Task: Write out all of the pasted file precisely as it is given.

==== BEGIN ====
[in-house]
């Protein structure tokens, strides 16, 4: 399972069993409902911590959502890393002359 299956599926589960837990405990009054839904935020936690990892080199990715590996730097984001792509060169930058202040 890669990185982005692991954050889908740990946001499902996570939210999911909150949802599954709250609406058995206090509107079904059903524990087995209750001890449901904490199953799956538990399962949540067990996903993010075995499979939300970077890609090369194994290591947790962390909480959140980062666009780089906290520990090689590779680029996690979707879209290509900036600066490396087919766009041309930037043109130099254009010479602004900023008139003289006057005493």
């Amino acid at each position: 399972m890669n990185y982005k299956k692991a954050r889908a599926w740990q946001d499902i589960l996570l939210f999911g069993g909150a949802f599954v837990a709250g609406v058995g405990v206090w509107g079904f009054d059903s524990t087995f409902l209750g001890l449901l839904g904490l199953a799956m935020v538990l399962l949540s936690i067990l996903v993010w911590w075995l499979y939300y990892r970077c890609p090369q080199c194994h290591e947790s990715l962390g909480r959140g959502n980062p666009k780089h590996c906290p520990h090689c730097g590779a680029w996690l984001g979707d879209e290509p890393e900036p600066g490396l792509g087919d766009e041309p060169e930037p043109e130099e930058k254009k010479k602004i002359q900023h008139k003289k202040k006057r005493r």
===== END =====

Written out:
[in-house]
């Protein structure tokens, strides 16, 4: 399972069993409902911590959502890393002359 299956599926589960837990405990009054839904935020936690990892080199990715590996730097984001792509060169930058202040 890669990185982005692991954050889908740990946001499902996570939210999911909150949802599954709250609406058995206090509107079904059903524990087995209750001890449901904490199953799956538990399962949540067990996903993010075995499979939300970077890609090369194994290591947790962390909480959140980062666009780089906290520990090689590779680029996690979707879209290509900036600066490396087919766009041309930037043109130099254009010479602004900023008139003289006057005493």
């Amino acid at each position: 399972m890669n990185y982005k299956k692991a954050r889908a599926w740990q946001d499902i589960l996570l939210f999911g069993g909150a949802f599954v837990a709250g609406v058995g405990v206090w509107g079904f009054d059903s524990t087995f409902l209750g001890l449901l839904g904490l199953a799956m935020v538990l399962l949540s936690i067990l996903v993010w911590w075995l499979y939300y990892r970077c890609p090369q080199c194994h290591e947790s990715l962390g909480r959140g959502n980062p666009k780089h590996c906290p520990h090689c730097g590779a680029w996690l984001g979707d879209e290509p890393e900036p600066g490396l792509g087919d766009e041309p060169e930037p043109e130099e930058k254009k010479k602004i002359q900023h008139k003289k202040k006057r005493r």